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ln silico enzyme modification of dihydrofolate reductase (DHFR)

Protein engineering is a fairly new field, increasing exponentially within the last 20 years, with the advent of molecular dynamics simulations(MD). By manipulating the amino acid sequence of known proteins, we can develop new proteins with radically different functions. We will work with the enzyme, dihydrofolate reductase (DHFR), which is the first committed step of nucleic acid biosynthesis. The goal of our research is to modify the cofactor pocket of DHFR, which naturally binds NADP, and re-engineer the pocket to accept a different cofactor, NAD. We will use MD softwares (Amber and Rosetta) to determine the residues that are most critical in binding NADP. This will allow us to predict what amino acids substitutions to make in the mutant DHFR. MD trajectories of the mutants can be compared to native DHFR to see the effect of those mutations in the 3-D structure. MD can also numerically verify the success of mutations through root-mean square deviation (RMSD) calculations . Graphic verification will be done by using Pymol and VMD. Computational docking will be done using the Amber module, Autodock, to ensure that NADH fits into both the active site and substrate pocket of any successful mutant. Ultimately, we will generate the DNA sequence of the successful mDHFR for wet lab verification. Our goal is to find an amino acid substitutions that when simulated has the same structure and function as the native DHFR but preferentially binds to NAD, not NADP.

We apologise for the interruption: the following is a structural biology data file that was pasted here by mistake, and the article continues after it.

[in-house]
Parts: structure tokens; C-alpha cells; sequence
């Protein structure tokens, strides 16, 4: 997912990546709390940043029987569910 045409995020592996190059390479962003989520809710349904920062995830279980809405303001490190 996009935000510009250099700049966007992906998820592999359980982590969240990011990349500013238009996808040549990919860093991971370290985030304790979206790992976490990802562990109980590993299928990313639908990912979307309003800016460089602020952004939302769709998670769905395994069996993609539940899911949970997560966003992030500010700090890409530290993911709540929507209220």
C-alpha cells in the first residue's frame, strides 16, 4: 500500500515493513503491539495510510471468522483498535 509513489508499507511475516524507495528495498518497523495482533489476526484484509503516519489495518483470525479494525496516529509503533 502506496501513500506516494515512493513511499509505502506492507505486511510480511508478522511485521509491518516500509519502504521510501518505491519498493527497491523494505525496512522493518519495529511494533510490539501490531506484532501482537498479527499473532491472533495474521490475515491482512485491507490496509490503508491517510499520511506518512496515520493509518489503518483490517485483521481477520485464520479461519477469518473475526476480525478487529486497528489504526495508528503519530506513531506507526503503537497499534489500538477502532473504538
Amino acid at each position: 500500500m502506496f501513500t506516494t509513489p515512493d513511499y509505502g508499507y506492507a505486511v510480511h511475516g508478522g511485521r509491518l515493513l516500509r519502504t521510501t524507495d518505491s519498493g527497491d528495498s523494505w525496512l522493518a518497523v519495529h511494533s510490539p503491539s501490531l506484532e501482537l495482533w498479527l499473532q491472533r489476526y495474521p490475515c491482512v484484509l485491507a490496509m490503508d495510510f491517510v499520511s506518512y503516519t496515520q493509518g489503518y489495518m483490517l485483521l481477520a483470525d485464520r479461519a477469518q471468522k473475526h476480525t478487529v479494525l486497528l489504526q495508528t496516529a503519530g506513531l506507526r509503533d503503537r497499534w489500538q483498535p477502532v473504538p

Olivia Murphy '23
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